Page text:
I think the biggest thing you can do is ensure that the home is easy to run wires inside the walls and across floor/ceiling spaces without making a big mess. I recently moved into a new-to-me house and have had to do a fair bit of home automation/network refit. In this case, this is a single story home with a full basement. The basement is finished but has a drop ceiling instead of sheetrock. This makes it really easy to run wires throughout the house since you can run the wires in the space between the ceiling and the dropped ceiling and access the space immediately below any wall space.
Need to run a cable into a new spot on a wall? Cut a hole in the wall, put a data ring in the hole, then use a flexible drill bit to drill a hole through the bottom plate and the subfloor. Find the hole underneath and use the drill bit to pull the wire up through. Simple.
The basement walls are similar as you can access the top portion of all of the walls above the dropped ceiling.
This will also work in a 3 story house as well, just make sure you have a full attic or crawlspace which gives you access to the tops of all of the 2nd story walls.
This helps future-proof the house.
I'd also consider/ensure the following:
1) Make sure there is a NEUTRAL at EVERY electrical box, including switches. Makes things lots easier. I've also gotten in the habit of using an additional conductor from the lightswitch to the light in case I decide to install a fan or similar.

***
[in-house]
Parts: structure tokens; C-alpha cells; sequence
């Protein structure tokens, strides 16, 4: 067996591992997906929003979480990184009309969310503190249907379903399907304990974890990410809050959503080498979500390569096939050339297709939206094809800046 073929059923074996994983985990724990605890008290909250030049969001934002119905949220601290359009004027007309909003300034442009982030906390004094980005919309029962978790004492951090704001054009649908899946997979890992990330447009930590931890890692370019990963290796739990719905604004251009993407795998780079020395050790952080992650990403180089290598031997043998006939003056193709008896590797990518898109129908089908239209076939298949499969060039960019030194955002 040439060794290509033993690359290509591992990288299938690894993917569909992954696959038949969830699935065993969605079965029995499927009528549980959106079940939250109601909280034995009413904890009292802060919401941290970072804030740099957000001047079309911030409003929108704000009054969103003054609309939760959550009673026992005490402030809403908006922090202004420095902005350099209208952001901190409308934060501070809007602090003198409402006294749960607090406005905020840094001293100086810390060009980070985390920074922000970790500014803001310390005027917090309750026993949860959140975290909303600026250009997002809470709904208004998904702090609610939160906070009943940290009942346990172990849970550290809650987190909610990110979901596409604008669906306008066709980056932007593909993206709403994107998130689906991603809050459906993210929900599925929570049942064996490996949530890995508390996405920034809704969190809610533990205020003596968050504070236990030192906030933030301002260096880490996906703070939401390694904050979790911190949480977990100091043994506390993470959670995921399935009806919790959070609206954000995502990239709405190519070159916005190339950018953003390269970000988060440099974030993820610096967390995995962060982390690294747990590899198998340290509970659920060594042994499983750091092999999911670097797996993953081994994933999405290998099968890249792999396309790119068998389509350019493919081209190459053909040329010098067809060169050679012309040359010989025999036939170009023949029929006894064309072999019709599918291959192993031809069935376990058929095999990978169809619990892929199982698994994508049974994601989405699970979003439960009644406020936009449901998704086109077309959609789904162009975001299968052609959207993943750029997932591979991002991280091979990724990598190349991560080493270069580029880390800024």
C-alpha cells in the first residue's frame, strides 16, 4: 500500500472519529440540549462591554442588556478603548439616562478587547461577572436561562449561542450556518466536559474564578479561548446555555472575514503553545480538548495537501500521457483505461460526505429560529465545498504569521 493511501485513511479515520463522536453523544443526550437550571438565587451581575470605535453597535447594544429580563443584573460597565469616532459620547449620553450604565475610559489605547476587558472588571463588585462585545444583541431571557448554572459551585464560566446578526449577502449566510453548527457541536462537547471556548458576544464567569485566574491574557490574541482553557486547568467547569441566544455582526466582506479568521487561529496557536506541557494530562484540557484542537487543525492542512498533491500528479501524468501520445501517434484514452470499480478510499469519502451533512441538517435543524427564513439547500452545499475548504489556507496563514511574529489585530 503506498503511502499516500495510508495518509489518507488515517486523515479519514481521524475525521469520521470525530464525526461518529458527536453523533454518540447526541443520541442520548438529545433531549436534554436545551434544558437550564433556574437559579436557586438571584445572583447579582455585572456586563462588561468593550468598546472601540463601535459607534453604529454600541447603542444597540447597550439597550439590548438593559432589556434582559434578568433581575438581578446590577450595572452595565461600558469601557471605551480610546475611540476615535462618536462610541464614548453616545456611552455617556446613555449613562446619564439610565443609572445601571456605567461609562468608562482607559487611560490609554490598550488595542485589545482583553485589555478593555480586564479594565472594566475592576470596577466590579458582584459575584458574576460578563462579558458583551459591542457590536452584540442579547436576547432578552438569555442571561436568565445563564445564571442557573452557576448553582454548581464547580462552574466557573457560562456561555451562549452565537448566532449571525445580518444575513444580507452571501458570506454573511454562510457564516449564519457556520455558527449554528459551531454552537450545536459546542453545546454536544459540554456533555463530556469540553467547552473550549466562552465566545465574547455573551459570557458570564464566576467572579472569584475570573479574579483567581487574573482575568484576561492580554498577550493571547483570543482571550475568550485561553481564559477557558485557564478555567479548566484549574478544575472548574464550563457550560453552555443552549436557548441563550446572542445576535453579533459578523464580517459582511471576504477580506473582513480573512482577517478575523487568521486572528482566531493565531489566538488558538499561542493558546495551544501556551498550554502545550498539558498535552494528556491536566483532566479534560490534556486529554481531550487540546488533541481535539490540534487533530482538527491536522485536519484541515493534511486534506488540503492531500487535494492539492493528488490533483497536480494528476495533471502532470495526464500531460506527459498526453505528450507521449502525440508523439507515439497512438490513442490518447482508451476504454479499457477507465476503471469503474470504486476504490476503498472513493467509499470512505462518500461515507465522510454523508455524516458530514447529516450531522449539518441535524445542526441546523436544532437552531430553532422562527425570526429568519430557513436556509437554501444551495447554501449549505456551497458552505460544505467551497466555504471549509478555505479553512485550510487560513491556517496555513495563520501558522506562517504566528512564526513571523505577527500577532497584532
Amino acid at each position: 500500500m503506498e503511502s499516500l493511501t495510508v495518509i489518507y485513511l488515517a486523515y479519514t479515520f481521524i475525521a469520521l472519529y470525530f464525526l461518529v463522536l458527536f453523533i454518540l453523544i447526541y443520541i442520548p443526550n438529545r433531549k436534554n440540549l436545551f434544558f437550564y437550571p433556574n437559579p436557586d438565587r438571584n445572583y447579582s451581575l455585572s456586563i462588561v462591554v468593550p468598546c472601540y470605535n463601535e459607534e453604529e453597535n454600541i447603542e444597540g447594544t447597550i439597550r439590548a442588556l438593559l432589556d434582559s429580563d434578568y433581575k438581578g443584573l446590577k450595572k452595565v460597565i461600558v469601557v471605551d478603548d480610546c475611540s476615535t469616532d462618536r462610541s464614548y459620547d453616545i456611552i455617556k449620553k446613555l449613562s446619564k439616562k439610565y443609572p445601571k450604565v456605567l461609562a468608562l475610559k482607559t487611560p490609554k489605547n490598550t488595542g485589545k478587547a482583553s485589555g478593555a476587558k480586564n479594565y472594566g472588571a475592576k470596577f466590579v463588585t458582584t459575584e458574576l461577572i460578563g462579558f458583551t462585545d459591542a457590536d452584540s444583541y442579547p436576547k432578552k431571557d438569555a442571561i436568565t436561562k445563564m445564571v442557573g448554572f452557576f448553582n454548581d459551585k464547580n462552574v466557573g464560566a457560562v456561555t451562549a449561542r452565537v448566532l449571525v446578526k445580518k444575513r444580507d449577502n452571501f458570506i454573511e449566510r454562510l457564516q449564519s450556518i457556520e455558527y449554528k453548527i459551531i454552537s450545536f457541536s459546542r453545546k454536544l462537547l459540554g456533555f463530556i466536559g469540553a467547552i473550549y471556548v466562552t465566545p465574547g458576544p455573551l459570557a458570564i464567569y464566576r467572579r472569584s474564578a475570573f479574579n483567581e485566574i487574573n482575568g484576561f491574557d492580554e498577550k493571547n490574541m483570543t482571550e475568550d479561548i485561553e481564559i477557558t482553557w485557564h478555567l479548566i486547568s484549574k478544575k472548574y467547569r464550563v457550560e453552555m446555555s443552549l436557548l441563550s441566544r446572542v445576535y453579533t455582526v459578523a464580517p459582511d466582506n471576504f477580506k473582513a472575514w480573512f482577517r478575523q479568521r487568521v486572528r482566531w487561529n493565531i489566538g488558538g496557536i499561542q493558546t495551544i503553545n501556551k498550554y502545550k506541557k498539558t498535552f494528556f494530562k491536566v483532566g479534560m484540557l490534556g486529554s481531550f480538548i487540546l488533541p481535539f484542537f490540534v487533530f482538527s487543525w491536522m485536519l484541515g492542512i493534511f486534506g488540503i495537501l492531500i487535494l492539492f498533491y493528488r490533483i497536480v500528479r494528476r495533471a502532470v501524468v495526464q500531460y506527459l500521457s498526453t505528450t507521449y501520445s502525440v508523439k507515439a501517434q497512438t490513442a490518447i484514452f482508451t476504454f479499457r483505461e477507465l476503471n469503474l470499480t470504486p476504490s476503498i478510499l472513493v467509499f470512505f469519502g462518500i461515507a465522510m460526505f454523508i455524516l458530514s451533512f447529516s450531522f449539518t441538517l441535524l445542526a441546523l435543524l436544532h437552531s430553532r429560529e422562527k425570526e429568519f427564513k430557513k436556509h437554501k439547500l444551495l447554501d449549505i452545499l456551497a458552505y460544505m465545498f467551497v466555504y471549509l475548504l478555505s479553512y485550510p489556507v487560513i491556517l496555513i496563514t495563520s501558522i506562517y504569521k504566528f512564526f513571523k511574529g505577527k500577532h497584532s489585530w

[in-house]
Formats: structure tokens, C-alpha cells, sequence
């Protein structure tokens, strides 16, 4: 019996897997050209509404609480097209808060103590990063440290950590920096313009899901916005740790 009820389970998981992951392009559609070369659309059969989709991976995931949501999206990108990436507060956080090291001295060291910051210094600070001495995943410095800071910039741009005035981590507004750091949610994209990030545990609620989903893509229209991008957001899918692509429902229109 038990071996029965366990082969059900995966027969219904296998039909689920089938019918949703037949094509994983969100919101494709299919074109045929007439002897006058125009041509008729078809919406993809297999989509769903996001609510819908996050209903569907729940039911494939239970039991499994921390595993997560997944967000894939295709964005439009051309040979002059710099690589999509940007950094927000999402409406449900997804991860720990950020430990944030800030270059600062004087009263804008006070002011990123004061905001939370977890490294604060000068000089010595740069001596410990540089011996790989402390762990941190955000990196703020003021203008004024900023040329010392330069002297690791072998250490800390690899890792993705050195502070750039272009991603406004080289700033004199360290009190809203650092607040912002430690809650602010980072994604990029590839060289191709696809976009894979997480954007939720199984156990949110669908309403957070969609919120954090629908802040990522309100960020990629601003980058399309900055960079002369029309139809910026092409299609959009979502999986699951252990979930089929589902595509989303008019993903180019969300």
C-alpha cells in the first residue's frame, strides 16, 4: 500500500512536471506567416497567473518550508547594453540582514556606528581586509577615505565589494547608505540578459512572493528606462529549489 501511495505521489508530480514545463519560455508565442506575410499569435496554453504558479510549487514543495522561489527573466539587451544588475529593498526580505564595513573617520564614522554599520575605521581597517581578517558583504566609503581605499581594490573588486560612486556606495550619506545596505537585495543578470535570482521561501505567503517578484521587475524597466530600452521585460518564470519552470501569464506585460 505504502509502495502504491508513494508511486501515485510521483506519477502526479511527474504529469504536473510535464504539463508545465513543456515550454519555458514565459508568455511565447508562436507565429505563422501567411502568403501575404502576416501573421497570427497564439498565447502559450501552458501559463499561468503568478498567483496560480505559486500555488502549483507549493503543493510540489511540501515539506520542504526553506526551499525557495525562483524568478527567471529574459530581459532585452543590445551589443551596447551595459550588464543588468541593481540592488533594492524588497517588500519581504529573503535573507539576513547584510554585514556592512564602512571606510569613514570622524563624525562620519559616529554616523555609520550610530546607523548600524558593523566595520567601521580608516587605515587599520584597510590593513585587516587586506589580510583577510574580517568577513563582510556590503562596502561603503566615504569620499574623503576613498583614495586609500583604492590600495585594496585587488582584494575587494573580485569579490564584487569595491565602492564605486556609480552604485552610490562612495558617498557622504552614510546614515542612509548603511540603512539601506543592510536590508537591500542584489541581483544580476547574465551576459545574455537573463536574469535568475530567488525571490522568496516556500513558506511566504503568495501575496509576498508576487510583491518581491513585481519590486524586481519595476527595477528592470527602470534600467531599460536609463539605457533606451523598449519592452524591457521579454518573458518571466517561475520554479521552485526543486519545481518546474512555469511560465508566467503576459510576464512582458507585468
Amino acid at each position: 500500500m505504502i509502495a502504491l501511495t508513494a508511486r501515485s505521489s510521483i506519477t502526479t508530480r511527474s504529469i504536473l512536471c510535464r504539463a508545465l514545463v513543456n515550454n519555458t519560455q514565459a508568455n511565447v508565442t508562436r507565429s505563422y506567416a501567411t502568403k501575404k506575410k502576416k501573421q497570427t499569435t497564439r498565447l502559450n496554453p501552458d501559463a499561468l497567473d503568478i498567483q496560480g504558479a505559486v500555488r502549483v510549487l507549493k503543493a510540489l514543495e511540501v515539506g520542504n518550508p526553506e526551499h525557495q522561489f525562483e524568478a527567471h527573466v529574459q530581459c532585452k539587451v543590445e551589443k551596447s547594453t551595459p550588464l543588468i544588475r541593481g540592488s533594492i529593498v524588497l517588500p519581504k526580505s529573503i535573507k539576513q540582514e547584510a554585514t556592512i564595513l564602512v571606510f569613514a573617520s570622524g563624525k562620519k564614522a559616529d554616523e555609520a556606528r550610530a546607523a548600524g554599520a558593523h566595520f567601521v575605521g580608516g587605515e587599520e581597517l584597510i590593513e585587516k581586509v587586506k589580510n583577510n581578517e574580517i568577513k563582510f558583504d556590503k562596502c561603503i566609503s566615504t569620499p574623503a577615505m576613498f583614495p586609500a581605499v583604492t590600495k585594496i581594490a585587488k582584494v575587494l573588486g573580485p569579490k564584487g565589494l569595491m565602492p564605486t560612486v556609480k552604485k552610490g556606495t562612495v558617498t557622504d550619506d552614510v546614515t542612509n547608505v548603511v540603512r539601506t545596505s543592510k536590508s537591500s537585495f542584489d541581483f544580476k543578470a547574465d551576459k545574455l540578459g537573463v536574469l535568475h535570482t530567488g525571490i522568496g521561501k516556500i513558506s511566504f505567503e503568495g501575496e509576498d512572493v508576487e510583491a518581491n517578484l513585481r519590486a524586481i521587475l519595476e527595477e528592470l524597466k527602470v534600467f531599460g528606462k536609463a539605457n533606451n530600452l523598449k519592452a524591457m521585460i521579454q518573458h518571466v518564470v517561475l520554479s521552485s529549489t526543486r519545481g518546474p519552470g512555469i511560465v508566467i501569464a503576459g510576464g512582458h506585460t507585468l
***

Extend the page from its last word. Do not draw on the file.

2) Have the electrical contractor use the biggest box that will fit in the wall space. None of these cheap 2" deep things. 22 cubic inches is the size for a single gang box. They are roughly 3.5" deep (the width of a 2x4 wall stud). This is to accomodate the much larger volume of a home-automation switch and/or outlet.
3) Consider truss construction in spaces you'll have to run lots of wires through - it solves the issue with too many holes weakening the structure.
4) Take the advice of others on the thread, and do go ahead and install boxes with conduits on at least each wall. The conduits should be at least 3/4" - 1" would be better. If you've got a dropped ceiling or similar, they just need to be stubbed out into the ceiling/attic area. If you're enclosing, then they need to be run to a central closet or similar.
5) Don't forget satellite, cameras, etc. etc. etc. - run boxes/conduits for them as well.
6) In bedrooms, think about where the bed might be placed and make sure you have outlets on both sides of each bed position. In the master, if you know where the bed is going to be placed, consider adding nightstand height switches and/or boxes for automation controllers, cell chargers, etc.
I probably could keep coming up with other ideas, but that are the main ones...